REDMOND, Wash., Sept. 21, 2001 — With Microsoft® Windows® XP, the eagerly anticipated next version of the Microsoft Windows operating system, now just weeks away from its widespread availability on Oct. 25, Microsoft Corp. is working with key software and hardware developers to ensure that consumers’ favorite software applications and hardware are compatible with Windows XP, which provides a great experience for customers.
At launch, Windows XP will support approximately 12,000 third-party devices — from scanners and printers to external drives and add-in cards — nearly twice the number supported by Windows 2000 at its launch. Windows XP also will support the vast majority of popular software applications. More than 1,500 new applications and 4,000 existing applications were tested. In addition, Microsoft worked with software vendors to fix more than 900 applications that did not previously work on Windows 2000. As a result of extensive testing in the United States, 90 percent of the 1,500 most popular applications (distributed in North America) will run on Windows XP. An additional 2,000 applications are being tested outside the United States, and initial results show that 80 percent to 95 percent are compatible. In addition, Microsoft has invested more than $150 million on application and device compatibility, research, testing and evangelism for Windows XP. Microsoft has also employed 600 people worldwide to conduct compatibility testing for applications and devices.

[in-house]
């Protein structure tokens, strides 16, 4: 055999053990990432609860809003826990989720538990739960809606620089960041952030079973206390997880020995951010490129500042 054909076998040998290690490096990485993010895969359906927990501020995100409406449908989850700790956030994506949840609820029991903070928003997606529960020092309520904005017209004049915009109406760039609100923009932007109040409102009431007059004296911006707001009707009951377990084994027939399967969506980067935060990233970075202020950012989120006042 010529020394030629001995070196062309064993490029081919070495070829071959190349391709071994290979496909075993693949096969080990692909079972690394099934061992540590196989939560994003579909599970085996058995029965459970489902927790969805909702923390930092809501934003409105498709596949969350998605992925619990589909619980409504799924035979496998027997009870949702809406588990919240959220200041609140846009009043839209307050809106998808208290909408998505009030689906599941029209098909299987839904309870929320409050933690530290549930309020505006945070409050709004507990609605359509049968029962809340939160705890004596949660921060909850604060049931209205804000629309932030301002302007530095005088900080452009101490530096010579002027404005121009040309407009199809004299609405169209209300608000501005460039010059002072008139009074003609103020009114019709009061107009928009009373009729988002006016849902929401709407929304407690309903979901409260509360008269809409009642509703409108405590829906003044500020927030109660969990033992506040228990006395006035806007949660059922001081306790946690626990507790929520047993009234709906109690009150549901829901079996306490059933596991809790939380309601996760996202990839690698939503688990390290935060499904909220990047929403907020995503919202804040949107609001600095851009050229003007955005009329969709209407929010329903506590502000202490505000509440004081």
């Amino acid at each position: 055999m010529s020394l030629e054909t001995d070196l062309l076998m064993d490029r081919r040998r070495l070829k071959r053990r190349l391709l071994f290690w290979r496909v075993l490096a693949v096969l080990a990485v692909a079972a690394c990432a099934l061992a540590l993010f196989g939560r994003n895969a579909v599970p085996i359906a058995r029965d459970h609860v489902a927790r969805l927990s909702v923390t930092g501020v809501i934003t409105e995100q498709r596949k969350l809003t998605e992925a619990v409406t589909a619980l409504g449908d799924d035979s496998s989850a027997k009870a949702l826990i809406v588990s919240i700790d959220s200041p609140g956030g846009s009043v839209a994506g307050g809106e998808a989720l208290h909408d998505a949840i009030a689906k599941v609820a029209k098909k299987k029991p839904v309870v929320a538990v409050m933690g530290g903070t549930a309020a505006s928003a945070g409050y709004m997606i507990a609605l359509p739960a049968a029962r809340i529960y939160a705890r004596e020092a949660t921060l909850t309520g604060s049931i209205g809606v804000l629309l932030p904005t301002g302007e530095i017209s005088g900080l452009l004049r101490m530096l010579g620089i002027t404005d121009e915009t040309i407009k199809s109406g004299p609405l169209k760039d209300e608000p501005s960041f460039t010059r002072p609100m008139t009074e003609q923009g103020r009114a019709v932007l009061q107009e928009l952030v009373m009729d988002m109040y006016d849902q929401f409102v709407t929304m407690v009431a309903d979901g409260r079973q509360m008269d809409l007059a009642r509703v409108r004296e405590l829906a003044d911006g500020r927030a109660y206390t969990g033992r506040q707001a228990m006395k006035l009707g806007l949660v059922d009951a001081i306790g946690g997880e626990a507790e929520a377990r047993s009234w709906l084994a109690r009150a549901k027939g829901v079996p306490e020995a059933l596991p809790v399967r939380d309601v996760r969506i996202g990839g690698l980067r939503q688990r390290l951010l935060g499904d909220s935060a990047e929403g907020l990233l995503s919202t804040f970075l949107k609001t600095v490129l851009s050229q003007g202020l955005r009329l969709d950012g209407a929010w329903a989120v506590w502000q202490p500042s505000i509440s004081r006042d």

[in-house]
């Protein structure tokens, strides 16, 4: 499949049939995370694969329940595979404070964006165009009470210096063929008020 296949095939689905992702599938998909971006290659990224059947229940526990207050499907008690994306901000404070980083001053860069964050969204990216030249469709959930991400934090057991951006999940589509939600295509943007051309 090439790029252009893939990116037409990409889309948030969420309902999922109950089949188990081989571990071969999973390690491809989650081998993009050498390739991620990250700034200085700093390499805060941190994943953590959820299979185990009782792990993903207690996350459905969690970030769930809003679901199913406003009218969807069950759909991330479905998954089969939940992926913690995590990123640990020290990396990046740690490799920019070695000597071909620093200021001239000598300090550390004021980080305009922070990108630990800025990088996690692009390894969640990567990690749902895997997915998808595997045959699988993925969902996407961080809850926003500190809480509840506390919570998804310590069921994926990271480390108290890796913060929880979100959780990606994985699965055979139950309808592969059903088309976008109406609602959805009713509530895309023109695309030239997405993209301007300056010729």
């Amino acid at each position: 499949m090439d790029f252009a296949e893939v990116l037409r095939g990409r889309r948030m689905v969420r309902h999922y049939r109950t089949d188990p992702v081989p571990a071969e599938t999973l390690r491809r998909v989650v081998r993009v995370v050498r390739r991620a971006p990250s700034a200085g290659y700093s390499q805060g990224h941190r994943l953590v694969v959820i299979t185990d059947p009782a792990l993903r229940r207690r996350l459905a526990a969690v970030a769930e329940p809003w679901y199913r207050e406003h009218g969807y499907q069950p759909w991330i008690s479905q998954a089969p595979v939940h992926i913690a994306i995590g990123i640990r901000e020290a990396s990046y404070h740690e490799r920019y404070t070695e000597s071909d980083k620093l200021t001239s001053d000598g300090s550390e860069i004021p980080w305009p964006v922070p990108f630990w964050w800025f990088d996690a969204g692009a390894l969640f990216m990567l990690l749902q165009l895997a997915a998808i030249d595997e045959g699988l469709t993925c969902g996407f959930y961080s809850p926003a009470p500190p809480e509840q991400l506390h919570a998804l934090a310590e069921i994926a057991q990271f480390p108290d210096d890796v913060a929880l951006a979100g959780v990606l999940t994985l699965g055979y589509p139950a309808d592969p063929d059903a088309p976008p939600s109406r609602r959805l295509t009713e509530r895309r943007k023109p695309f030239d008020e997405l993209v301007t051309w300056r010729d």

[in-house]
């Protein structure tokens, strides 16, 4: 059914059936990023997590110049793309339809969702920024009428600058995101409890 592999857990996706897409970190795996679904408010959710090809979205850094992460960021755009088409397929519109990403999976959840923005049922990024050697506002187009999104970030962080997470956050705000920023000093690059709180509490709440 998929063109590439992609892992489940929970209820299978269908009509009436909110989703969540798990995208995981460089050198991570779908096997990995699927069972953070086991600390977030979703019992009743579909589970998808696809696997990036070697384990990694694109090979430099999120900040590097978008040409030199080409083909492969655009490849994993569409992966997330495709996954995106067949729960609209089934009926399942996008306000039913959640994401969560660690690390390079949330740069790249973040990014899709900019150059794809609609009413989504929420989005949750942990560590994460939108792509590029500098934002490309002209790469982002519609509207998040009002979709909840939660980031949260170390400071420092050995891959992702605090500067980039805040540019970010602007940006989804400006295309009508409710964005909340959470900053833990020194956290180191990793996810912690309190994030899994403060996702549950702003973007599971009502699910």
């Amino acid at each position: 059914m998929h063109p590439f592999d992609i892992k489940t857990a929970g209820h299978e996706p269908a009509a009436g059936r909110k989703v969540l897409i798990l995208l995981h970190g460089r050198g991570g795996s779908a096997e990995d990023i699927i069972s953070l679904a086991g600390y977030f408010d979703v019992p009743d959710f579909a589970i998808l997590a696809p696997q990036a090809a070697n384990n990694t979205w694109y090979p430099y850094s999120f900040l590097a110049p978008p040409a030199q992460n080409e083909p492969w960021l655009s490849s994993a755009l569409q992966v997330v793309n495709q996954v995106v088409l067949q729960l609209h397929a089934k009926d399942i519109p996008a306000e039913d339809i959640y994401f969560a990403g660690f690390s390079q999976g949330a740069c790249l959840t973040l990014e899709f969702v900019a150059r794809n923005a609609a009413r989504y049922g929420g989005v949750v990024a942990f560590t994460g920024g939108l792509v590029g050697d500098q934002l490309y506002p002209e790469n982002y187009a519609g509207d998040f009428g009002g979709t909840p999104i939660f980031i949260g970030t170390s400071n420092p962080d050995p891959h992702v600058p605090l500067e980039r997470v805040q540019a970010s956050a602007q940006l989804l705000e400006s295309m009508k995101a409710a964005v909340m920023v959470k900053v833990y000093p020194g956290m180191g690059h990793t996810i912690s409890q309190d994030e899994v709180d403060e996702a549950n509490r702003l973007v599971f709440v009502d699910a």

“Windows XP makes it simple for anyone to unlock the potential of their PC. It enables great experiences that extend the personal computer to all your devices, helping you accomplish what you want to,”
said Jim Allchin, group vice president of Windows at Microsoft.
“We are continuing to work with partners through the launch of Windows XP and beyond to be certain that current, as well as new, devices and software will continue to extend our customers’ computing experience.”
As a part of the development of Windows XP, Microsoft worked closely with home and business customers to gather feedback on what they valued most in computing. The consistent feedback from customers was that they wanted their operating system to be stable and reliable. Based on this, Microsoft designed Windows XP to be the most dependable operating system ever. To deliver this, certain classes of applications and devices such as some anti-virus software, which are designed specifically for the different versions of operating systems (e.g., Windows Millennium and Windows 2000), needed to be customized for Windows XP. The trade-off of increased reliability vs. compatibility was made in collaboration with hardware and software developers for the long-term benefit of consumers.
Windows XP includes easy-to-use compatibility tools for both developers and users. Key tools for customers include the Program Compatibility Wizard, Hardware Troubleshooters, Windows Update and Dynamic Update services built in to automatically download updated software to improve the set-up experience and provide the most dependable, capable and compatible system for users.